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FDA approves over-the-counter marketing of Q-collar to protect athletes' brains

FDA approves over-the-counter marketing of Q-collar to protect athletes' brains
Carolina Panthers middle linebacker Luke Kuechly walks onto the field as the Panthers play the Los Angeles Rams in the second half of an NFL football game in Charlotte, North Carolina on September 8, 2019. Before his retirement last summer, Kuechly was frequently seen wearing the Q-collar, which the FDA has just approved for over-the-counter sales. Photo by Nell Redmond/UPI. | License Photo

Feb. 27 (UPI) -- The Food and Drug Administration authorized marketing of a device intended to help athletes reduce the risk of traumatic brain injury Friday.

The device, called the Q-Collar, is a C-shaped collar that applies compressive force to the neck, helping reduce the movement of the brain at head impacts -- which can cause traumatic brain injury.

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The FDA said it assessed the safety and effectiveness of the Q-Collar through several studies, including a study involving 284 subjects 13 years or older who played high school football.

During the football season, 139 students wore the Q-Collar and 145 did not, and each underwent MRI scans before and after the season.

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Researchers found "significant changes" in brain tissue in 73% of the students who didn't wear collars.

Of those who wore the collar, the majority -- 77% -- did not show significant changes.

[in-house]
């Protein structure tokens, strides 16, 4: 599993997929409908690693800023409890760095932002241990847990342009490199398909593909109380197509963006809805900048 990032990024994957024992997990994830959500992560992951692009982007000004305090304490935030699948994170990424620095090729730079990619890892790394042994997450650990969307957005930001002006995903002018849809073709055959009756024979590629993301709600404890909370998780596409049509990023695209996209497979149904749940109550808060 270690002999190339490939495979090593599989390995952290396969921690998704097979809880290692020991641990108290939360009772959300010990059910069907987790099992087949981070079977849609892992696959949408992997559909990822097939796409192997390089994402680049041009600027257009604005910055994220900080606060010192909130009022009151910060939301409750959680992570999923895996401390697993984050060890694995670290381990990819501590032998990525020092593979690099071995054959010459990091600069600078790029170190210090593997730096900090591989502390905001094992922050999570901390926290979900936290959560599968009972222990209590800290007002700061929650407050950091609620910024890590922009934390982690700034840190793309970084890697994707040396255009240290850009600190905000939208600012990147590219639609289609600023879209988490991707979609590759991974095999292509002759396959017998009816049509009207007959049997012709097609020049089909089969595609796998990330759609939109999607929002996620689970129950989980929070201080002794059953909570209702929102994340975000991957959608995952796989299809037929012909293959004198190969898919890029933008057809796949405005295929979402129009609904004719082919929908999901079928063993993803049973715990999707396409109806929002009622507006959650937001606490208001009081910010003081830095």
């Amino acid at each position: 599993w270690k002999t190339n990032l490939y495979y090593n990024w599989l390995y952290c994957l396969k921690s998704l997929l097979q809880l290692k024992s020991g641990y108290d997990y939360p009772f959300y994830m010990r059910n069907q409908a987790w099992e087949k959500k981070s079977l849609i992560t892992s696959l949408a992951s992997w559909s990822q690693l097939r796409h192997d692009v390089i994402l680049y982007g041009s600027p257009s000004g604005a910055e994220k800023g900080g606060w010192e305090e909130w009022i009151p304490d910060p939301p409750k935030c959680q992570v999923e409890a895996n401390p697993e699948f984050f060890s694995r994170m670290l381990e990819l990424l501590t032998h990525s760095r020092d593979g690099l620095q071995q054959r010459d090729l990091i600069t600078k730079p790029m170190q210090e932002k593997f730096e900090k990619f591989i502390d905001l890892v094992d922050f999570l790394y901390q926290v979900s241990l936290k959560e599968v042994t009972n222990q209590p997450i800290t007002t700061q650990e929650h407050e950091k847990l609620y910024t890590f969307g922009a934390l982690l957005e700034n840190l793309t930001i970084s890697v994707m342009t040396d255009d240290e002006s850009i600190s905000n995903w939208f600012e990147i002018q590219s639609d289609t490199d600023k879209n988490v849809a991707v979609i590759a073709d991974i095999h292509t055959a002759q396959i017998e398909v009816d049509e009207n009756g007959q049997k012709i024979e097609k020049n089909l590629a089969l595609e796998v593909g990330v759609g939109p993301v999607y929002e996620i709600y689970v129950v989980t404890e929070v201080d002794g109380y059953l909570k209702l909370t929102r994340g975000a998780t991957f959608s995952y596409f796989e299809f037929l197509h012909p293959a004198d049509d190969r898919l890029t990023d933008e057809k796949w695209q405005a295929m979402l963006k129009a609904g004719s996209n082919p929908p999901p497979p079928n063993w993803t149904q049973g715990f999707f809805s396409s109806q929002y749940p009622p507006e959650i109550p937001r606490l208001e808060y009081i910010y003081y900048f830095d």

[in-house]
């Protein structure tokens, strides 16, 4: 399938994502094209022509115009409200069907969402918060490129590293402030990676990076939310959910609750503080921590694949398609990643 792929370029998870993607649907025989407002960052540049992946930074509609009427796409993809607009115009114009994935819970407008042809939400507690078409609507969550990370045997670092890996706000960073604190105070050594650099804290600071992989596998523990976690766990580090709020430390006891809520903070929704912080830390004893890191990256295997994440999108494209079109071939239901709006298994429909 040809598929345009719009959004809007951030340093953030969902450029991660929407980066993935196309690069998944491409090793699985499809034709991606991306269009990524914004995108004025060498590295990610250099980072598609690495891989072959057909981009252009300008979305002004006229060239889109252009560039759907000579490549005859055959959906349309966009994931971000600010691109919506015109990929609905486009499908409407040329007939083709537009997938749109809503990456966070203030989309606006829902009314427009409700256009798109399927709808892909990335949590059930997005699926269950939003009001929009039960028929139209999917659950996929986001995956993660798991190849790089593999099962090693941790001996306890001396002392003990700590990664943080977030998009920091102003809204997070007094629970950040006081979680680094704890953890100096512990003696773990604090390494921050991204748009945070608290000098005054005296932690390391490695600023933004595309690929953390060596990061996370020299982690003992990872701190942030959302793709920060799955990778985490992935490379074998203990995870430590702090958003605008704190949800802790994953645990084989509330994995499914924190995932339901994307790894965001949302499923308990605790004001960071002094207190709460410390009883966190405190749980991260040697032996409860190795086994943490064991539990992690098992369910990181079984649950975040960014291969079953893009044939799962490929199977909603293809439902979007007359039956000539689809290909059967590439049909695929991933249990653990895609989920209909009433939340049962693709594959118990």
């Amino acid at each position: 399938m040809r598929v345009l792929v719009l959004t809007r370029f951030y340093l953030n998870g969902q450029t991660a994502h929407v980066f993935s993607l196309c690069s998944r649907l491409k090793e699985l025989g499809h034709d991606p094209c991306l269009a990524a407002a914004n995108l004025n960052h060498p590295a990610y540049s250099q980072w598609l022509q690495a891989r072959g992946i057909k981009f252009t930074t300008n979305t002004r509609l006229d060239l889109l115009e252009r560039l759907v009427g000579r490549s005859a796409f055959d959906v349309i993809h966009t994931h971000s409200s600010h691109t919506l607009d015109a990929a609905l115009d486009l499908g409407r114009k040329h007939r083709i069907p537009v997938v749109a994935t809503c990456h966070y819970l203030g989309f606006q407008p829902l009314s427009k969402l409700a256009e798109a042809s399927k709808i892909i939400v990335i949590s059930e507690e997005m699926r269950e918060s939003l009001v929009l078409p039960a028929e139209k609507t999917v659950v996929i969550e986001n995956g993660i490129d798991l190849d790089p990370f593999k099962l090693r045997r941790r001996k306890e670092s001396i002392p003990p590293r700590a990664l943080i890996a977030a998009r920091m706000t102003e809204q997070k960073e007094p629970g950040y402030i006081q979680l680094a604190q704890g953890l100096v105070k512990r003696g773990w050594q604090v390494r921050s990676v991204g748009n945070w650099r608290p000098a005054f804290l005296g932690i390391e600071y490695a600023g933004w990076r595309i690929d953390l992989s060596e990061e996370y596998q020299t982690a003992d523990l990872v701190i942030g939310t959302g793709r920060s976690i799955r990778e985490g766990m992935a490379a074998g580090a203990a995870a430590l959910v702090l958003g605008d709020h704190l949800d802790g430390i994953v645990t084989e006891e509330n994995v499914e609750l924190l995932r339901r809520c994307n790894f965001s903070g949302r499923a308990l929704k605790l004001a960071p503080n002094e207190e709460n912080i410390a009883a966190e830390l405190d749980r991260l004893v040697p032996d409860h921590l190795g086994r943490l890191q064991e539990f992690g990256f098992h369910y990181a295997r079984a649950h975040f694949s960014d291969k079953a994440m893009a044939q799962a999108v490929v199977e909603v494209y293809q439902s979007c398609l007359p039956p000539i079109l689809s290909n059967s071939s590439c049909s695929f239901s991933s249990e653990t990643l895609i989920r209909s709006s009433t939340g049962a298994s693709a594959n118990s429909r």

The study also didn't find significant adverse events linked with device use.

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The FDA noted that the data did not demonstrate that the device prevents concussion or serious head injury, and that it should not replace other protective equipment.

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"Today's action provides an additional piece of protective equipment athletes can wear when playing sports to help protect their brains from the effects of repetitive head impacts while still wearing the personal protective equipment associated with the sport," said Christopher M. Loftus, M.D., acting director of the Office of Neurological and Physical Medicine Devices in the FDA's Center for Devices and Radiological Health.

The device will be sold over the counter and is intended to be used by athletes aged 13 older during sports activities.

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Carolina Panthers Linebacker Luke Kuechly, who retired last year at 28 after suffering several head injuries, was seen wearing the Q-Collar in his final seasons with the NFL.

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